He said there are positives to online trends, with brands creating interactive campaigns such as the ALS Ice Bucket Challenge.

However, the digital expert noted there is a darker side to the web and referenced the Fire Challenge as an example.

Morton said: "Often those partaking in social media challenges will nominate their friends and those nominated will often feel an excitement and pressure to get involved, resulting in some taking challenges to the next level and taking bigger risks to stand out.

"Social media platforms are facing increased pressure to take down any dangerous challenges to keep their platforms safe, however, with trends moving so fast and such a vast amount of content being uploaded each day, sometimes videos don't get taken down as quickly as they should do.

"I would recommend to all parents and guardians that they enable restricted mode on the TikTok accounts of their children, this can be found in settings under 'digital wellbeing' and should add an additional filter to prevent any unsafe content from being seen."

The expert highlighted that social media websites use algorithms to tailor content to individual's social media feeds based on previous likes and interests.

"If your children are seeing social media challenges on their feeds, it's likely that those they follow have taken part in them," he added.

"It's important that younger audiences know who they are following and keep the number of accounts they're following to a minimum.

"Nick Howell, the 12-year-old boy who took part in the 'fire challenge' and suffered burns to 35% of his body as a result shared an important message to 'don't be a follower' to his audience.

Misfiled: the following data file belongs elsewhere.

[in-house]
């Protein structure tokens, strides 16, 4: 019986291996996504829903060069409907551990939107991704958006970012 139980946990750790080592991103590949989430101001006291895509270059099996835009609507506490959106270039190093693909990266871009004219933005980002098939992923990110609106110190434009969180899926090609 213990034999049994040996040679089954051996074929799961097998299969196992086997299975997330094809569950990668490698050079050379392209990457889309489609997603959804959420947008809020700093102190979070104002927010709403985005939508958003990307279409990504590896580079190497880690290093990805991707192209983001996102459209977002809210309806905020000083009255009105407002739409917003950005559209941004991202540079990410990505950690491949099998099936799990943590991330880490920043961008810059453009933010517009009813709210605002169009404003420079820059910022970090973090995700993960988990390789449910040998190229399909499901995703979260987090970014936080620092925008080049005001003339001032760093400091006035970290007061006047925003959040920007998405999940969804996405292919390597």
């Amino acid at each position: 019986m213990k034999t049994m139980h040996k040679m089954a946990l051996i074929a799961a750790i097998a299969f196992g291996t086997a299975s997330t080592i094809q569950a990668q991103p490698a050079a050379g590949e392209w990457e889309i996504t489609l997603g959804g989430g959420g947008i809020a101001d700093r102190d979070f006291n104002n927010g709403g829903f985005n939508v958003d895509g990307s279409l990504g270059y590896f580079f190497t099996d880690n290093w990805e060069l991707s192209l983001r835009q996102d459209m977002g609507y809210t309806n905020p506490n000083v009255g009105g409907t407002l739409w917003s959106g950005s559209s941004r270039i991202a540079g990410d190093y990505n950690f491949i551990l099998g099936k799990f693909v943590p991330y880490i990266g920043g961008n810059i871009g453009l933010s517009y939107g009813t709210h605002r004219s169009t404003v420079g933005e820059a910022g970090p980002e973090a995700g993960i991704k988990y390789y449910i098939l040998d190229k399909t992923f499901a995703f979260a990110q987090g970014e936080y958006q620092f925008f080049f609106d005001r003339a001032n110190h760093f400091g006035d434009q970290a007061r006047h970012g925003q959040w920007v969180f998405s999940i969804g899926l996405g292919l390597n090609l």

"If the content you are viewing seems unsafe or dangerous, report it to the social media platform immediately and move on."

What social media platforms say

YouTube states its Community Guidelines prohibit content that's intends to encourage dangerous activities that have an inherent risk of physical harm. 'Extremely dangerous challenges' go against the platforms Harmful and Dangerous Content policies.

TikTok said they have not found evidence that the fire challenge or the blackout challenge is a trend on its platform.

The video sharing app added that when a user types in #BlackOutChallenge or something similar, a message will direct them to its Safety Centre. They said the challenge pre-dates its platform.

A TikTok spokesperson told the Daily Star: "We care deeply about the safety and wellbeing of our community, especially young people. We actively remove content that depicts, promotes or encourages dangerous behaviour or dangerous challenges.

"We re-direct people who search for this type of content to our Safety Centre, where there is an in-app guide for engaging with online challenges, developed with leading youth safety experts."